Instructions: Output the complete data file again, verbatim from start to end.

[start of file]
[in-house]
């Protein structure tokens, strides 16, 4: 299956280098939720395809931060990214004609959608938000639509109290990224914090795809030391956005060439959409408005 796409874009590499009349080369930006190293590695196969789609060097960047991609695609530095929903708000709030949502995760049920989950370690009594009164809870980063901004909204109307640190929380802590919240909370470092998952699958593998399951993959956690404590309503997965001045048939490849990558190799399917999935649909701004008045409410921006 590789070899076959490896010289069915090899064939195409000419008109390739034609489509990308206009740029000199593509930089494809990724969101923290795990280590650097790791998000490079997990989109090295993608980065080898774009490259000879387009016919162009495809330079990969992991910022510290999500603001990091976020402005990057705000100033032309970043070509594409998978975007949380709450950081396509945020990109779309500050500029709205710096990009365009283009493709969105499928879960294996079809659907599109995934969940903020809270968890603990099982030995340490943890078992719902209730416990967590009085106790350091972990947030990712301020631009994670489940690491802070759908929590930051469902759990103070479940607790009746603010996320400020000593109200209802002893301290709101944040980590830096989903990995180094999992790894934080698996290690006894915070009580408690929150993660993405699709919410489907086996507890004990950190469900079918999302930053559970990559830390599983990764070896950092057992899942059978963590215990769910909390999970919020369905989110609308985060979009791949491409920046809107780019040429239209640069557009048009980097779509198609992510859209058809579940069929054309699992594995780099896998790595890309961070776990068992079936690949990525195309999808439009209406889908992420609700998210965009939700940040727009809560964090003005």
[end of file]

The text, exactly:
[in-house]
């Protein structure tokens, strides 16, 4: 299956280098939720395809931060990214004609959608938000639509109290990224914090795809030391956005060439959409408005 796409874009590499009349080369930006190293590695196969789609060097960047991609695609530095929903708000709030949502995760049920989950370690009594009164809870980063901004909204109307640190929380802590919240909370470092998952699958593998399951993959956690404590309503997965001045048939490849990558190799399917999935649909701004008045409410921006 590789070899076959490896010289069915090899064939195409000419008109390739034609489509990308206009740029000199593509930089494809990724969101923290795990280590650097790791998000490079997990989109090295993608980065080898774009490259000879387009016919162009495809330079990969992991910022510290999500603001990091976020402005990057705000100033032309970043070509594409998978975007949380709450950081396509945020990109779309500050500029709205710096990009365009283009493709969105499928879960294996079809659907599109995934969940903020809270968890603990099982030995340490943890078992719902209730416990967590009085106790350091972990947030990712301020631009994670489940690491802070759908929590930051469902759990103070479940607790009746603010996320400020000593109200209802002893301290709101944040980590830096989903990995180094999992790894934080698996290690006894915070009580408690929150993660993405699709919410489907086996507890004990950190469900079918999302930053559970990559830390599983990764070896950092057992899942059978963590215990769910909390999970919020369905989110609308985060979009791949491409920046809107780019040429239209640069557009048009980097779509198609992510859209058809579940069929054309699992594995780099896998790595890309961070776990068992079936690949990525195309999808439009209406889908992420609700998210965009939700940040727009809560964090003005």